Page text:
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A new Italy-India data route: Sparkle begins laying undersea cable

Tim Group’s global operator is now deploying a soon-to-be vital internet link across the Mediterranean and beyond, consolidating Genoa’s role as an international data hub for traffic between Africa, the Middle East, Asia and Europe. Meanwhile, PM Meloni travel to India – the connection project’s Easternmost destination

Sparkle begins laying BlueMed internet cable. The global operator of Tim Group has started operations to deploy a state-of-the-art, high-speed submarine data cable across and beyond the Mediterranean, connecting Italy with France, Greece, Israel and interlacing with other data backbones reaching as far East as India.

  • The BlueMed branch is part of the wider Blue Submarine Cable System project, launched in 2021 in partnership with Google and others, which will spread over 5,000 miles.

The CEO’s words. “BlueMed is meant to be the central system of digital traffic in the extended Mediterranean and represents an extraordinary opportunity for cooperation with the areas of the world that will see the greatest growth in the use of digital communications in the next decade,” said Sparkle’s CEO Enrico Bagnasco at the launch event in Genoa.

Mapping the project. The Blue Submarine Cable System will span across the European, African and Asian continents. It’s divided into two main branches: the Blue System will connect Italy, France, Greece and Israel, while the Raman System will touch Jordan, Saudi Arabia, Djibouti, Oman and India.

  • The laying of BlueMed began in late January, connecting Genoa to Sardinia. From there, it reached Rome days later. The cable will continue south across the Tyrrhenian Sea to the Sicily Hub in Palermo (Sparkle’s neutral data centre, connected with eighteen international cables).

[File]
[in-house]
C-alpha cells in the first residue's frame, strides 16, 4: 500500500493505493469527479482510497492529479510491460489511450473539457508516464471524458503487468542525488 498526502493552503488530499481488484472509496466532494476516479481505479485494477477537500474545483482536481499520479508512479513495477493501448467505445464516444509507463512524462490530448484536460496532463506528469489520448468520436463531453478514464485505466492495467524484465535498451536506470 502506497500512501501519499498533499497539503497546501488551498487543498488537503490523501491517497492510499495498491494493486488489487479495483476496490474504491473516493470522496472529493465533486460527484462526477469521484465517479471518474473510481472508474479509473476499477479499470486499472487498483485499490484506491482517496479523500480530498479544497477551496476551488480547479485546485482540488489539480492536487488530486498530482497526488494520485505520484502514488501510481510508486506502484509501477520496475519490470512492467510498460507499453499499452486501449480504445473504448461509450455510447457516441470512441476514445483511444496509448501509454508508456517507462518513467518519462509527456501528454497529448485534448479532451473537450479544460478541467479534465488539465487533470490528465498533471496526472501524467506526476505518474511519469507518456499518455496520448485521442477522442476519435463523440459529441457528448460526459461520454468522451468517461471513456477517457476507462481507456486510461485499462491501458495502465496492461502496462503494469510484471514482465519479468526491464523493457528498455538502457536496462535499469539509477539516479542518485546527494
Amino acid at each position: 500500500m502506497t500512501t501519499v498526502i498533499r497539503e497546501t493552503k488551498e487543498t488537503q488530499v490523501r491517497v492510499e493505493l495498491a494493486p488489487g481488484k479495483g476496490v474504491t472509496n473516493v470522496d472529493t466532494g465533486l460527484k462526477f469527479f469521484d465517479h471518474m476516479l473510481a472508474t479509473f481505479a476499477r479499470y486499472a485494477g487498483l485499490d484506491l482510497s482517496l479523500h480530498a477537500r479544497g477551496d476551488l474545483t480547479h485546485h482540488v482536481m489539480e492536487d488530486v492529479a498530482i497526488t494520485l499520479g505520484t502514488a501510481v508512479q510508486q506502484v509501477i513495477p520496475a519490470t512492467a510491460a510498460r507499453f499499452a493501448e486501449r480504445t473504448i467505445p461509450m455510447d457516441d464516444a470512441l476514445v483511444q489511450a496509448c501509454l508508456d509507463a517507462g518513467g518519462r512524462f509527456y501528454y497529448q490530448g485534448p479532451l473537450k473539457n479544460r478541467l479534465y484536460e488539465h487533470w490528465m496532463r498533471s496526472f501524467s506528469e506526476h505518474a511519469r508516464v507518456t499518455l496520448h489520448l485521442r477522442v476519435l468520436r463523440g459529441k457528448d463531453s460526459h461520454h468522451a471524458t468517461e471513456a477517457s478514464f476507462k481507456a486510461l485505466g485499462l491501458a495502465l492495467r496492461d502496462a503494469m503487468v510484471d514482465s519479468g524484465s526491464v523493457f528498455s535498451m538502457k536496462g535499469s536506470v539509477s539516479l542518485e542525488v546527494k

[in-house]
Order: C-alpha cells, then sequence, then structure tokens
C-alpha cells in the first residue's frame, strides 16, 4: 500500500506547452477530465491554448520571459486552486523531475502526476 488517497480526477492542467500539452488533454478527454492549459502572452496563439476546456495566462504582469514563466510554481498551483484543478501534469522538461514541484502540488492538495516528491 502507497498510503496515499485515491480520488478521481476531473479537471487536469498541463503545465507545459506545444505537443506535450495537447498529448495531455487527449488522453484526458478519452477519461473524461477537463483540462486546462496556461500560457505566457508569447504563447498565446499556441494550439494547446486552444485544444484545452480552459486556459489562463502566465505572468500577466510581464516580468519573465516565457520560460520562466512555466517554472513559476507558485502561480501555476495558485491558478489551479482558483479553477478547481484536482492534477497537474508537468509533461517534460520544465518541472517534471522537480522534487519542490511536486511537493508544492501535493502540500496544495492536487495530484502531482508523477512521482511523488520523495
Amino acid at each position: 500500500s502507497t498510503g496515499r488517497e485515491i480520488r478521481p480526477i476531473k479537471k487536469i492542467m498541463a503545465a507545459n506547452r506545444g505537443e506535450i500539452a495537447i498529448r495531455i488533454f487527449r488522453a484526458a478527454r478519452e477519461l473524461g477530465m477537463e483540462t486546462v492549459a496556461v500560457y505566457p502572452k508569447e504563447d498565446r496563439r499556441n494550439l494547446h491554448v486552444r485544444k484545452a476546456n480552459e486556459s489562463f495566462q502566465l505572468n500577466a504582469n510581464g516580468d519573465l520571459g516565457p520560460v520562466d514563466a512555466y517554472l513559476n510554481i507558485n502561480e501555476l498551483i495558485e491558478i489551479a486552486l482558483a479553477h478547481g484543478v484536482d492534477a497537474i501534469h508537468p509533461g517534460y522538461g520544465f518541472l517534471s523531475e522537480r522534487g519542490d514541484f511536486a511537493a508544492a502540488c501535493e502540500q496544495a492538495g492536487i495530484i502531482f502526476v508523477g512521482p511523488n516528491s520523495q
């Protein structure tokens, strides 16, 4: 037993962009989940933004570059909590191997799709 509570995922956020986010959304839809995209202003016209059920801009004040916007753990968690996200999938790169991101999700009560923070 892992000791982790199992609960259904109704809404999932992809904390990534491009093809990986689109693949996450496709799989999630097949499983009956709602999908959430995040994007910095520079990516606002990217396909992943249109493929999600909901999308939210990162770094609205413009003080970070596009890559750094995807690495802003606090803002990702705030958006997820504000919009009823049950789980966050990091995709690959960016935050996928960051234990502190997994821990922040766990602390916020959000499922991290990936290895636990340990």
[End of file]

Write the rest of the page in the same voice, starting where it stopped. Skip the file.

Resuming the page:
• That connection will be operational as early as May, and the extension to Corse is set to be completed in June.
  • From Sicily, the cable will pass through the Messina Strait and reach across the Mediterranean Sea to the Red Sea, where it will connect to an Israeli hub.

Genoa’s role. The Northern Italian city is home to the Genoa Landing Platform infrastructure, featuring a multi-conductor submarine pipeline known as the “Bore Pipe” and, via a network of tunnels and underground galleries, reaches the Open Landing Station datacenter in Genoa Lagaccio, as well as open and neutral interconnection point with other submarine cables and national and continental land networks.

  • In addition to BlueMed, the Genoa Landing Platform is designed to accommodate up to six other different new cables safely, positioning the Ligurian capital as a new hub for traffic between Africa, the Middle East, Asia and Europe and a preferred route for future submarine systems seeking diversified access to the Western European coast.

Meloni in India. The Genoa event also had strong symbolic value, as it was held just a few days prior to the eagerly-awaited meeting between Italian Prime Minister Giorgia Meloni and her Indian counterpart Narendra Modi in New Delhi.

  • Both sides are seeking to relaunch and strengthen the many opportunities within the bilateral relationship, including green energy, science, technology and defence. Indian diplomacy also cited the “convergence on regional and global issues” – in other words, the Indo-Pacific and the relationship with China, which is complex for both Italy and India.

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